On May 5, 2021, another federal district court, this time for the Northern District of California, permitted the IRS to proceed with a John Doe summons very similar to the one served on Circle last month (the subject of a recent post). This time, the Summons seeks information on customers of a San Francisco-headquartered digital currency … Continue Reading
The U.S. Internal Revenue Service (IRS) quietly added two new questions and answers regarding virtual currency donations to its answers to Frequently Asked Questions on Virtual Currency Transactions (FAQs) on December 26, 2019. The two new answers address the responsibilities of charitable organizations when accepting donations of virtual currency, including cryptocurrency. The original FAQs, issued … Continue Reading
In October of 2019, the U.S. Internal Revenue Service issued the first new guidance on the taxation of cryptocurrency transactions in over five years (the “Guidance”). The Guidance comprising a revenue ruling (Rev. Rul. 2019-24) and answers to frequently asked questions on the taxation of cryptocurrency transactions published on the IRS’s website. This post discusses … Continue Reading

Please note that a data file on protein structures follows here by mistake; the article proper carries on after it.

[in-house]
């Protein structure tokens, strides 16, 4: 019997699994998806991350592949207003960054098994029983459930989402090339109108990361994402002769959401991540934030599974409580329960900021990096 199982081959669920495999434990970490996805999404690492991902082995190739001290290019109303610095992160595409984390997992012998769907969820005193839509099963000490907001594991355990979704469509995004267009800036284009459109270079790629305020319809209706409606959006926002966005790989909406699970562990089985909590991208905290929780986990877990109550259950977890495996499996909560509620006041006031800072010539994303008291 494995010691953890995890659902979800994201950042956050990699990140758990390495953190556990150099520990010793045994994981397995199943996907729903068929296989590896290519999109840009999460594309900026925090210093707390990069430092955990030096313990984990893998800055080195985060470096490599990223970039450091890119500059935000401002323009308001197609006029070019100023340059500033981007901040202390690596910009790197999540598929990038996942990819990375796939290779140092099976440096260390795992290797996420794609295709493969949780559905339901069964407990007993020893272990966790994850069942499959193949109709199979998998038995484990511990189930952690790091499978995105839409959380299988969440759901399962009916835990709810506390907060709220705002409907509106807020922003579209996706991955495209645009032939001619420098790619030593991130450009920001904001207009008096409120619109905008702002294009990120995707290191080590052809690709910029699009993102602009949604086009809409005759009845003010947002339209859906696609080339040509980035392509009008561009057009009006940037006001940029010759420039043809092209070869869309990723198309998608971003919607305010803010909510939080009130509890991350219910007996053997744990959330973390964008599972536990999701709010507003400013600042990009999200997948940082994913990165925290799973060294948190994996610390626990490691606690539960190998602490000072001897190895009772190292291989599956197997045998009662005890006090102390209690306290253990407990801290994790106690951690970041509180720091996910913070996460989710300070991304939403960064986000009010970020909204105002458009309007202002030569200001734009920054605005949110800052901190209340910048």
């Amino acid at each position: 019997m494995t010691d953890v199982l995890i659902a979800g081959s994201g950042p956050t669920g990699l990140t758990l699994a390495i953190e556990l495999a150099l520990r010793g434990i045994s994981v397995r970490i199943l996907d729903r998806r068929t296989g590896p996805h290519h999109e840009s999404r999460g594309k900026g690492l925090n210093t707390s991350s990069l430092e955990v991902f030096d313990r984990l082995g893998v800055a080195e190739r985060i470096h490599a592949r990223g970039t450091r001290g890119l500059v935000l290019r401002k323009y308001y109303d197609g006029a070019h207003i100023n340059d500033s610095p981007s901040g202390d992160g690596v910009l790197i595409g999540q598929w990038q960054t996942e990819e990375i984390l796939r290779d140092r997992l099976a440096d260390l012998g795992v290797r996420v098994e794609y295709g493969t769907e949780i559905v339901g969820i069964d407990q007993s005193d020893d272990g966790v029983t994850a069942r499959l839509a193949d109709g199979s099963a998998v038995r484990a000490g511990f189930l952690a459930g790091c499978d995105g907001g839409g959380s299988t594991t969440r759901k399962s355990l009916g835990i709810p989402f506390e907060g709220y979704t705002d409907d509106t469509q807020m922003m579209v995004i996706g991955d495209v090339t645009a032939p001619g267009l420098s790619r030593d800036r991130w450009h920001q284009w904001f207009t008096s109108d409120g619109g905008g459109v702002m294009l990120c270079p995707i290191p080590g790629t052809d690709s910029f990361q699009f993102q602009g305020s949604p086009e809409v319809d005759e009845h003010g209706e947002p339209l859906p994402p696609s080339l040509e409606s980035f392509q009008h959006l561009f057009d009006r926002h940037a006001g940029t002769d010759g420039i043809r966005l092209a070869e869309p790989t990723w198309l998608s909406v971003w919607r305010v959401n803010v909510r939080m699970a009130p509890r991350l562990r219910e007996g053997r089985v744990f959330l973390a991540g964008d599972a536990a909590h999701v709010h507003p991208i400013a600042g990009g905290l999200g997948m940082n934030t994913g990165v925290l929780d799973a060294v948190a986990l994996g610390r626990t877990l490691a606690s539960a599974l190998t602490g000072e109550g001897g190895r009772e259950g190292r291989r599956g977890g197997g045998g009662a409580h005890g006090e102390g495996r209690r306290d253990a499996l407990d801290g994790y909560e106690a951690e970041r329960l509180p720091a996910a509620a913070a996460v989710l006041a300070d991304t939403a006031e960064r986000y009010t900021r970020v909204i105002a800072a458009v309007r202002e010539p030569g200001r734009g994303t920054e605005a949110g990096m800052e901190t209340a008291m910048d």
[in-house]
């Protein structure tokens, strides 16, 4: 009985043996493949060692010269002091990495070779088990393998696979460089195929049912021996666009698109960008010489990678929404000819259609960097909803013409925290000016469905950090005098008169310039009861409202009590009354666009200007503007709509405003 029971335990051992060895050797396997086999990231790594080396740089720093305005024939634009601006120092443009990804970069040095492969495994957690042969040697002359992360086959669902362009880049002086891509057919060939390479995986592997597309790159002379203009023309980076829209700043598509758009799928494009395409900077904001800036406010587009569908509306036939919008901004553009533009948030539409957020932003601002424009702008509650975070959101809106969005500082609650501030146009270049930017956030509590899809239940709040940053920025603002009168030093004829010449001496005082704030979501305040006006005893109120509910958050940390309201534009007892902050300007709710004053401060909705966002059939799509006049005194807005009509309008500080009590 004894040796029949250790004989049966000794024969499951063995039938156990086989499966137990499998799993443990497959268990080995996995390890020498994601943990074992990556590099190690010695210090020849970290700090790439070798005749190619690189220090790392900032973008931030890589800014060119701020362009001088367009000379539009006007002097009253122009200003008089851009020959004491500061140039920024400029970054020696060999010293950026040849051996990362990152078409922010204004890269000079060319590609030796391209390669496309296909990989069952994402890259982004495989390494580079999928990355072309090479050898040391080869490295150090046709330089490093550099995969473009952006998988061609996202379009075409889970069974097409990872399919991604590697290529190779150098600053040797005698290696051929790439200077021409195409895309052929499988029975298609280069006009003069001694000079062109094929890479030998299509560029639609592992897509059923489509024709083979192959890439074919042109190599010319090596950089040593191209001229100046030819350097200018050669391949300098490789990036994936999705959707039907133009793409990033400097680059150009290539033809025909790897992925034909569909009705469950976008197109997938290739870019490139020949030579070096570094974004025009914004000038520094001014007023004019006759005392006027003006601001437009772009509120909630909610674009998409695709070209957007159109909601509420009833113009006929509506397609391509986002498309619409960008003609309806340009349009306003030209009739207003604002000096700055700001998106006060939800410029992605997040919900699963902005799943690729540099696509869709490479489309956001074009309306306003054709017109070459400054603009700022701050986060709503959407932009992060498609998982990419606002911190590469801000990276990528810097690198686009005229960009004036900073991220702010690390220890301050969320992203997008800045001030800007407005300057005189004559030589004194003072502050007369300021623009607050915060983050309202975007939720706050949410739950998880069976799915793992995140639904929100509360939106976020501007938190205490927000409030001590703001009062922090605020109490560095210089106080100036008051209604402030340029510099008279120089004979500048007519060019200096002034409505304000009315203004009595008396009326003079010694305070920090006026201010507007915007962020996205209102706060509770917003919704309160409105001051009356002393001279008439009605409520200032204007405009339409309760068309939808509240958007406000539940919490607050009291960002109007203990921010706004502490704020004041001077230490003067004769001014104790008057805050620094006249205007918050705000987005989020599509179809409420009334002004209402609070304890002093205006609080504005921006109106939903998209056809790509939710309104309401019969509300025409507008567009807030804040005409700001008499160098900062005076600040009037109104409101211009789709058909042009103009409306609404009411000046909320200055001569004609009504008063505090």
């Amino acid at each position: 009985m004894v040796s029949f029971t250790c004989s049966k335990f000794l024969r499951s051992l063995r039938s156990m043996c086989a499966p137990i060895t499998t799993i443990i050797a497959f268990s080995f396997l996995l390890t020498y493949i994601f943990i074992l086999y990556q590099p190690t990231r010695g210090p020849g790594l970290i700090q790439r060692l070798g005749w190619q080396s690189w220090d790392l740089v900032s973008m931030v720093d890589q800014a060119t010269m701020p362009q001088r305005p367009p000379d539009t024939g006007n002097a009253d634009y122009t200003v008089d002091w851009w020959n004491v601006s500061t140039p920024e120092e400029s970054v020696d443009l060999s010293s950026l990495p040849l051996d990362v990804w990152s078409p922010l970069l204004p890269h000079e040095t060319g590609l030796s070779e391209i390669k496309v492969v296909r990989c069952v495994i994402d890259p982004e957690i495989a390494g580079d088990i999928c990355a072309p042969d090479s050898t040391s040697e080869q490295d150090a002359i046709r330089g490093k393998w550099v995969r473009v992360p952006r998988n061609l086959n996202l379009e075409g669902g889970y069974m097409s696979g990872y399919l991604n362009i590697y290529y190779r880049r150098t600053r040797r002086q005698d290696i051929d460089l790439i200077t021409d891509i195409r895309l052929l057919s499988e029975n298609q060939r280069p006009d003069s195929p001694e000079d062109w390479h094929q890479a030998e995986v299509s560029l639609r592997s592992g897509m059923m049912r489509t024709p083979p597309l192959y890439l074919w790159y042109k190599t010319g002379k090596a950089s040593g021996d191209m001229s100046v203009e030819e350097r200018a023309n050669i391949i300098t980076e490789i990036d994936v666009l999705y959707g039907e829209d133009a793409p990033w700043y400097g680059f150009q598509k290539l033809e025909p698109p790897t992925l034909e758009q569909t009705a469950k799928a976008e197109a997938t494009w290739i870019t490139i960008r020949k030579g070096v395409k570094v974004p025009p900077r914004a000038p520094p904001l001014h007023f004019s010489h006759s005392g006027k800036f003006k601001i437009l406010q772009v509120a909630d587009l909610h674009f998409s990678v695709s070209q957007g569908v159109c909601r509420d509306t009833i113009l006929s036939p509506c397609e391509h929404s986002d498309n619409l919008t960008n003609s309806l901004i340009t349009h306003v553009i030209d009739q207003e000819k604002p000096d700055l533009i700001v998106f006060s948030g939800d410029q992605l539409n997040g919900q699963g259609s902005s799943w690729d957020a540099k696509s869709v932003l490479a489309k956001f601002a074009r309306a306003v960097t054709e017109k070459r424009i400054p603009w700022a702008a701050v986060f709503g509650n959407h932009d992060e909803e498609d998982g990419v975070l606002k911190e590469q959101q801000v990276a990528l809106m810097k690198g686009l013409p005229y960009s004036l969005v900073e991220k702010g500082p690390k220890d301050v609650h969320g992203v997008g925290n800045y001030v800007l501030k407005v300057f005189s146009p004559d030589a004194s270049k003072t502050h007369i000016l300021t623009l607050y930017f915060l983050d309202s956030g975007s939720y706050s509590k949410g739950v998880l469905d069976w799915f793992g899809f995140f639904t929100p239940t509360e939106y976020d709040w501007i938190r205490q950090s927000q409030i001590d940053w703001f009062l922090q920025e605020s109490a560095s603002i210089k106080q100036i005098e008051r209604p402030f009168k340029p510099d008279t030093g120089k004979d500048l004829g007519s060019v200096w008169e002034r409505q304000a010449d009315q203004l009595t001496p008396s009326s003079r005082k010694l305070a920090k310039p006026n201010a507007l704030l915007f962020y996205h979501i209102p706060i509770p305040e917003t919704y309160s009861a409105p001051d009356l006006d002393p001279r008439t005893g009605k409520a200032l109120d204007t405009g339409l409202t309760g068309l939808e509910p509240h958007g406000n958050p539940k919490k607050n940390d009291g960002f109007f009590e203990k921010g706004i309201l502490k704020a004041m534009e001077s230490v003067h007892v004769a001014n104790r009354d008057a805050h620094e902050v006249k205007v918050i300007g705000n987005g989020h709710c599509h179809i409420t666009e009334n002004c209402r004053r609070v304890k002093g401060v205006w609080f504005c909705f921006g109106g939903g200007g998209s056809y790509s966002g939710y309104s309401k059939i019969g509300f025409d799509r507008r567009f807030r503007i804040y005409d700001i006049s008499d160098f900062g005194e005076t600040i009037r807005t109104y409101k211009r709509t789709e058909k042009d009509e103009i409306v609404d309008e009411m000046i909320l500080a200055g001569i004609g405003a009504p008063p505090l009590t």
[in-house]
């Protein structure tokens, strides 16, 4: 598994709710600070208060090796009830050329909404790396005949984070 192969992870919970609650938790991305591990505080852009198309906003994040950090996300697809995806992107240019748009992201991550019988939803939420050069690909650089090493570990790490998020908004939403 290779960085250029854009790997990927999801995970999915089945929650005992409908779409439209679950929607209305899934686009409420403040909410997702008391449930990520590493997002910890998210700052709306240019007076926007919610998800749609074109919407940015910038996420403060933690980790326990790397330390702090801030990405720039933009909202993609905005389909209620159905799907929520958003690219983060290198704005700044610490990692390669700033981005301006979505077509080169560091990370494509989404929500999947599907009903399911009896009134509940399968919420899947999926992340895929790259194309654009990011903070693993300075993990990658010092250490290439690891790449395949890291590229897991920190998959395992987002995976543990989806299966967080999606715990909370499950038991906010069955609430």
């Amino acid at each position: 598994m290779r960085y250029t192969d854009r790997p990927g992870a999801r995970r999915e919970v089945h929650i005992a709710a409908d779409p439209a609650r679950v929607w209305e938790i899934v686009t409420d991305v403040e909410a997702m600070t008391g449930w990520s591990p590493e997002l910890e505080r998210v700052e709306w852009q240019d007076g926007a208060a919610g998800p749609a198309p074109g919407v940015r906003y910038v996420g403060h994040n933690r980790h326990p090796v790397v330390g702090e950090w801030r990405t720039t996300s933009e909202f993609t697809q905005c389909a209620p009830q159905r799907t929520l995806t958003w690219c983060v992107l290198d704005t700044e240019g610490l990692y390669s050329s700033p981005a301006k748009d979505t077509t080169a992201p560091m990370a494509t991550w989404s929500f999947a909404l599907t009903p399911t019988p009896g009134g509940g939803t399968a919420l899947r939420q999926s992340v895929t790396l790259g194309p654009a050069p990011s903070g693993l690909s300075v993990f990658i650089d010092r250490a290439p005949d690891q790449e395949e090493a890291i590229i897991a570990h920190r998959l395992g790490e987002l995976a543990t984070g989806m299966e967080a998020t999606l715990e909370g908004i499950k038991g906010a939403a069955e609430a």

The first official guidance on the taxation of cryptocurrency transactions in more than five years has been issued. The guidance includes both a Revenue Ruling (Rev. Rul. 2019-24, 2019-44 I.R.B. 1) and answers to Frequently Asked Questions on Virtual Currency Transactions (the “FAQs,” together with Revenue Ruling 2019-24, the “Guidance”) was issued on October 9, 2019 by … Continue Reading
Blockchain and sports gambling seem to be a natural fit. Sports gambling has been at the forefront of the news cycle since the U.S. Supreme Court struck down a federal statute that banned states from authorizing sports gambling in Murphy v. NCAA. Since then, New Jersey, Delaware, Mississippi and West Virginia have passed laws allowing … Continue Reading
In a March 23 news release, the IRS reminded taxpayers that income from virtual currency transactions must be reported on income tax returns, and that certain virtual currency transactions are taxable like any other property transactions. Taxpayers should note that despite the pseudo-anonymity of virtual currencies, the IRS has been able to successfully subpoena a … Continue Reading
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